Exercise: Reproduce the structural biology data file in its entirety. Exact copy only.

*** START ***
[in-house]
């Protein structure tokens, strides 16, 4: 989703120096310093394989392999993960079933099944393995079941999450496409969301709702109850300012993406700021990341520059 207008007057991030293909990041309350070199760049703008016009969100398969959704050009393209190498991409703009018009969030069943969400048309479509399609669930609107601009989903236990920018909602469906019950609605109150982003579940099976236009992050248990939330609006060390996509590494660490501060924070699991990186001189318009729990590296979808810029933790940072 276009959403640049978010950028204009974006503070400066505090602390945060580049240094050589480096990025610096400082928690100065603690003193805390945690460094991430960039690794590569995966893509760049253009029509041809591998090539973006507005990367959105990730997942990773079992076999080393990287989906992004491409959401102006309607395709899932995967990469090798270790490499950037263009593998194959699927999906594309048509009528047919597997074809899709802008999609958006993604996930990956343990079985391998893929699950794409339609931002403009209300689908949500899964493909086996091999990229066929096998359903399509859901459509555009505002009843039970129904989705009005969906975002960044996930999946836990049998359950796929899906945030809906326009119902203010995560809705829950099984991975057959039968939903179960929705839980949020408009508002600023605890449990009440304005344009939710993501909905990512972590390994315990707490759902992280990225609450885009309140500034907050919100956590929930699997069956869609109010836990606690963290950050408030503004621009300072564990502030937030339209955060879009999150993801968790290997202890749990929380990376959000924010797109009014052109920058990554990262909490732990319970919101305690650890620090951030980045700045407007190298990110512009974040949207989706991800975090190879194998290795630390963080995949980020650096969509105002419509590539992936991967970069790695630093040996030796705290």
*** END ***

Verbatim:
[in-house]
């Protein structure tokens, strides 16, 4: 989703120096310093394989392999993960079933099944393995079941999450496409969301709702109850300012993406700021990341520059 207008007057991030293909990041309350070199760049703008016009969100398969959704050009393209190498991409703009018009969030069943969400048309479509399609669930609107601009989903236990920018909602469906019950609605109150982003579940099976236009992050248990939330609006060390996509590494660490501060924070699991990186001189318009729990590296979808810029933790940072 276009959403640049978010950028204009974006503070400066505090602390945060580049240094050589480096990025610096400082928690100065603690003193805390945690460094991430960039690794590569995966893509760049253009029509041809591998090539973006507005990367959105990730997942990773079992076999080393990287989906992004491409959401102006309607395709899932995967990469090798270790490499950037263009593998194959699927999906594309048509009528047919597997074809899709802008999609958006993604996930990956343990079985391998893929699950794409339609931002403009209300689908949500899964493909086996091999990229066929096998359903399509859901459509555009505002009843039970129904989705009005969906975002960044996930999946836990049998359950796929899906945030809906326009119902203010995560809705829950099984991975057959039968939903179960929705839980949020408009508002600023605890449990009440304005344009939710993501909905990512972590390994315990707490759902992280990225609450885009309140500034907050919100956590929930699997069956869609109010836990606690963290950050408030503004621009300072564990502030937030339209955060879009999150993801968790290997202890749990929380990376959000924010797109009014052109920058990554990262909490732990319970919101305690650890620090951030980045700045407007190298990110512009974040949207989706991800975090190879194998290795630390963080995949980020650096969509105002419509590539992936991967970069790695630093040996030796705290």